The free, demo version of Recover My Files will show you which files can be recovered (almost all of them, when I tested it) and even display their contents. Once you've paid the $70 license fee, the program can copy the files to another drive. If that doesn't work, you'll need to use a retrieval service.

3. Blue Screens of Death Attack Your PC Regularly

BlueScreenView can show what Windows was doing before disaster struck.

One second you're working productively, the next you're staring at a blue screen filled with meaningless white text. If it happens occasionally, you curse, reboot, and get on with your work. If it happens regularly, you have a problem that needs fixing.

Windows 7 keeps logs of these "Stop Errors." (That's Microsoft's term; everyone else calls them "Blue Screens of Death," or BSoDs.) To view the logs and make sense of them, download and run BlueScreenView, a free, portable program by NirSoft (portable means you don't have to install it). The program shows you what drivers were running at the time of the crash, and highlights the likeliest suspects. If the same drivers come up from multiple crashes, you should definitely update them.

Speaking of updating drivers, you should make sure that all of them are current. SlimWare Utilities' free SlimDrivers makes this chore remarkably easy, as it scans Windows and lists which drivers need to be updated. If you register (that's free, too), it will find the drivers and run the update for you. It even offers to create a restore point before each update. Don't update all of your drivers at once, however; if you do, and one of them makes things worse, you'll have a tough time figuring out which one.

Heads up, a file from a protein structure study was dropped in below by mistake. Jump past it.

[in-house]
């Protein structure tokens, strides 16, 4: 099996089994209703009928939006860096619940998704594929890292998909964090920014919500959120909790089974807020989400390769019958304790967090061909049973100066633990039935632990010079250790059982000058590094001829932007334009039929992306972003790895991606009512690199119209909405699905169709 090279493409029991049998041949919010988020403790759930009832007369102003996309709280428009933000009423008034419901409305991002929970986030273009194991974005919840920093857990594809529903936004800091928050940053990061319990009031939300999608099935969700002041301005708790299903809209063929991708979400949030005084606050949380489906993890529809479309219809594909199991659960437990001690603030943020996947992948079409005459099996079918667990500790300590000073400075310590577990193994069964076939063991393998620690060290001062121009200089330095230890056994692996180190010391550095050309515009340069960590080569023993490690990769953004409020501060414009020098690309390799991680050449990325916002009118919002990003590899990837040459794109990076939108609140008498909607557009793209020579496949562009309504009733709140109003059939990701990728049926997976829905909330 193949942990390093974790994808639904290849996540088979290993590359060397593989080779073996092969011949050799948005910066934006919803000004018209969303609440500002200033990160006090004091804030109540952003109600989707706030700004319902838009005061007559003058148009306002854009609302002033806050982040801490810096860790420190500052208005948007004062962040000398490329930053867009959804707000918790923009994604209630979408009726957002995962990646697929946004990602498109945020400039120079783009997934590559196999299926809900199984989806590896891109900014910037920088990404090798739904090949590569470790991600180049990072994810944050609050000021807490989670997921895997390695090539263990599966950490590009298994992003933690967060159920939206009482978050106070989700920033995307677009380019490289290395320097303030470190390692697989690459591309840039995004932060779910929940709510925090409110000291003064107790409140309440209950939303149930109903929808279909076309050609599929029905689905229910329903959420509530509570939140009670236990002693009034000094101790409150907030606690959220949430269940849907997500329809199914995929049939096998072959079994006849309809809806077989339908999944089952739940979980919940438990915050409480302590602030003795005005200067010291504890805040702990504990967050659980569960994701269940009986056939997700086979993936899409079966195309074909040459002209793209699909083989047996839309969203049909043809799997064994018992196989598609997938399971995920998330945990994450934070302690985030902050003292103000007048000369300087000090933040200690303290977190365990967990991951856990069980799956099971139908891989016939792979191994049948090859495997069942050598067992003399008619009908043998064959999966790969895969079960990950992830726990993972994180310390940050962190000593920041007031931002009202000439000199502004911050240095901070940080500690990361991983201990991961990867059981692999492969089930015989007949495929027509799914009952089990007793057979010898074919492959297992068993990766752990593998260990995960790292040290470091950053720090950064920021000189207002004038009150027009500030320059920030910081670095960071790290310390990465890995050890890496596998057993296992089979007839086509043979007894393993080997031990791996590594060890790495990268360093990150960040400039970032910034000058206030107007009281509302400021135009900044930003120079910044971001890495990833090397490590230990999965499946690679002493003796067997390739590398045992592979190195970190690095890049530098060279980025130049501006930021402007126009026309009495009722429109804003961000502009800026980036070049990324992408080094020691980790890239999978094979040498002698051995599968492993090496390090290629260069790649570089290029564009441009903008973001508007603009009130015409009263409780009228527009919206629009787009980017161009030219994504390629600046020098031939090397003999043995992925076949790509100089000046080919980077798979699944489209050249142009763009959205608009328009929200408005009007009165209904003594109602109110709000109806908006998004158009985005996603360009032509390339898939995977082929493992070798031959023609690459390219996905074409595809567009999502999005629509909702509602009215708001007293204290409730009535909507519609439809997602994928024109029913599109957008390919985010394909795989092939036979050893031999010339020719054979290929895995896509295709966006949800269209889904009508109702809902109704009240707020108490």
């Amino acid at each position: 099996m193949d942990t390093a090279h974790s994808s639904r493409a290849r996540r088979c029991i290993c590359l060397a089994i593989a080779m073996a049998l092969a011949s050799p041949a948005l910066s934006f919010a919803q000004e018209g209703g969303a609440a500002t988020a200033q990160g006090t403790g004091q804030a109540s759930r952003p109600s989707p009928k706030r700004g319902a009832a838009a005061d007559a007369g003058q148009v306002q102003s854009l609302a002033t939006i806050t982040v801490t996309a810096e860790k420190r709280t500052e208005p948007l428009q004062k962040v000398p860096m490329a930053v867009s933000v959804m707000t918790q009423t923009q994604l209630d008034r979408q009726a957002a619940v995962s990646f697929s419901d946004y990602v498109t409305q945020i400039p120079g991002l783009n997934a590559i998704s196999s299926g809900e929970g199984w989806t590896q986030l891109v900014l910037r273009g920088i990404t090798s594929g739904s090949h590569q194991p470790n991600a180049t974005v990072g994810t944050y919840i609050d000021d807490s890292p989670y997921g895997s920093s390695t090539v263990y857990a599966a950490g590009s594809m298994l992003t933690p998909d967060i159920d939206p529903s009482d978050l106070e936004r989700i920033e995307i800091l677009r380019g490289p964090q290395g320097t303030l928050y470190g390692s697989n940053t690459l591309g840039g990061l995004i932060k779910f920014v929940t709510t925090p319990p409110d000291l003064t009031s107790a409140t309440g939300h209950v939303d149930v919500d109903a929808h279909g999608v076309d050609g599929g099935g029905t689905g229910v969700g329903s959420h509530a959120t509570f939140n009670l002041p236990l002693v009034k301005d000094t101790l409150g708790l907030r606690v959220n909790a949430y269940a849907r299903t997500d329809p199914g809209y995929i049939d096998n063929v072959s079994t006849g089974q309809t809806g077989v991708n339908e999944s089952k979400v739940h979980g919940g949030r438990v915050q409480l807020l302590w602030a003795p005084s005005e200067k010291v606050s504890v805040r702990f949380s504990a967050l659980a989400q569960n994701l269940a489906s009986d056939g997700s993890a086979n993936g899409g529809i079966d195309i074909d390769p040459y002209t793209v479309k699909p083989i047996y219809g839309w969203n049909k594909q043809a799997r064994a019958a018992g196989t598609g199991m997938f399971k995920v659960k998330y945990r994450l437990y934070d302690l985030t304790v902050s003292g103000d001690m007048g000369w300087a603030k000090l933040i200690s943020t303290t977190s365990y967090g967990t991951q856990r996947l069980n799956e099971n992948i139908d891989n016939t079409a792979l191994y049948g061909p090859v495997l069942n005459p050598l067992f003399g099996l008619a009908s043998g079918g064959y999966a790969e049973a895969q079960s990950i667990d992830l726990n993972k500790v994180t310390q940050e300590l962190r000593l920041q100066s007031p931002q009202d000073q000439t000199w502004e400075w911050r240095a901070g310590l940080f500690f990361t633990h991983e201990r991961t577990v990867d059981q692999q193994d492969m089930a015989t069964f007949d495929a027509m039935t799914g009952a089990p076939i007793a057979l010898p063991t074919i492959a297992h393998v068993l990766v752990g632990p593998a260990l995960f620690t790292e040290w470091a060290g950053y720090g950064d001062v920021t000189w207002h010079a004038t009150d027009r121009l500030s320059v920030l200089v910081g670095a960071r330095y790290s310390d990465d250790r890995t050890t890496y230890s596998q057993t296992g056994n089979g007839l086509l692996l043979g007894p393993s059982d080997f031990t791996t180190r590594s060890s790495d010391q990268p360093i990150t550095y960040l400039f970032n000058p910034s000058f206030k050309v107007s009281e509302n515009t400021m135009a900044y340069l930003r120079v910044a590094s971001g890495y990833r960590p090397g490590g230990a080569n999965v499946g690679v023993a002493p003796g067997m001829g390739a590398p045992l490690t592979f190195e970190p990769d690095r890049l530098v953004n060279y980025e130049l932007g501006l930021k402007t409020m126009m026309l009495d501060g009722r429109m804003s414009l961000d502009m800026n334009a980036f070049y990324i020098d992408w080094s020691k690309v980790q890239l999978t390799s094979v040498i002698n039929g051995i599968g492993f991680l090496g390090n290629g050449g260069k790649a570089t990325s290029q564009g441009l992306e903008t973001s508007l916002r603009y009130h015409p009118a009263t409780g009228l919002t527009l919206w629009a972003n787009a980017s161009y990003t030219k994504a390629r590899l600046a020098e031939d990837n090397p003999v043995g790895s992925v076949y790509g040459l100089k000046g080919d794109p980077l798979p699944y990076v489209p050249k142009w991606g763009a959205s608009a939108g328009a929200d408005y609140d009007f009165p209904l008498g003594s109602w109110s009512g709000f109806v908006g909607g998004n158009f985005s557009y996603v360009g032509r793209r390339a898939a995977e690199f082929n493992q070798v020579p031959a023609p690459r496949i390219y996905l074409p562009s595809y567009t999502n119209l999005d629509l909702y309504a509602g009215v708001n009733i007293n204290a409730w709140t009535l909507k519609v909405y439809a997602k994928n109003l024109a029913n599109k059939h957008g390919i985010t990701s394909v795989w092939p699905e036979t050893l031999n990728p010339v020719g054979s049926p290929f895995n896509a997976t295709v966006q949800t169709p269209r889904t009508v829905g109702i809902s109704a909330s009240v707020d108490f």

Frequent BSoDs can also be a sign of hardware problems, especially bad RAM. Although Windows 7 has its own memory-diagnostics program, I prefer the free Memtest86+, which you have to boot separately. You can download the program either as an .iso file--from which you can create a bootable CD--or as an .exe file that will install the program and its bootable operating system onto a flash drive.

4. No One Has the PC's Administrator Password

If the wrong person leaves your company in a huff, one or more PCs could be left stranded. With no one in the company knowing the password to an administrator-level account, you can't install software, change important settings, or possibly access encrypted data.

Fortunately, you can remove the password, letting you log on to that account. You do that with the Offline NT Password & Registry Editor, a bootable, text-based free program that you download as an .iso file. Double-click that file, and Windows 7 will start the process of burning it to a CD.

Sure your drivers are up-to-date? SlimDrivers can automate this otherwise time-consuming job.

Boot the CD and follow these instructions. I've put the on-screen prompts in italics. After you type your answer, press Enter.

boot: Just press Enter.

Select: [1]: Above the prompt you'll see a list of hard-drive partitions. Select the right one by typing that number.

What is the path to the registry directory?...: The default is probably correct. Just press Enter.

[1]: 1

What to do? [1] ->: 1

or simply enter the username...: Type the name of the administrator account. If you're not sure what it is, all of the account names are listed above the prompt.

Select: [q] >: 1

Select: ! - quit...: !

What to do [1]: q

About to write file(s) back...: y

New run? [n]: n

# Remove the CD and reboot.

You should now be able to log on to the administrator account without a password. For security purposes, don't forget to create a new password for the account. Just be sure to remember what it is.

Next page: How do you know whether your PC is infected? What if a file disappears?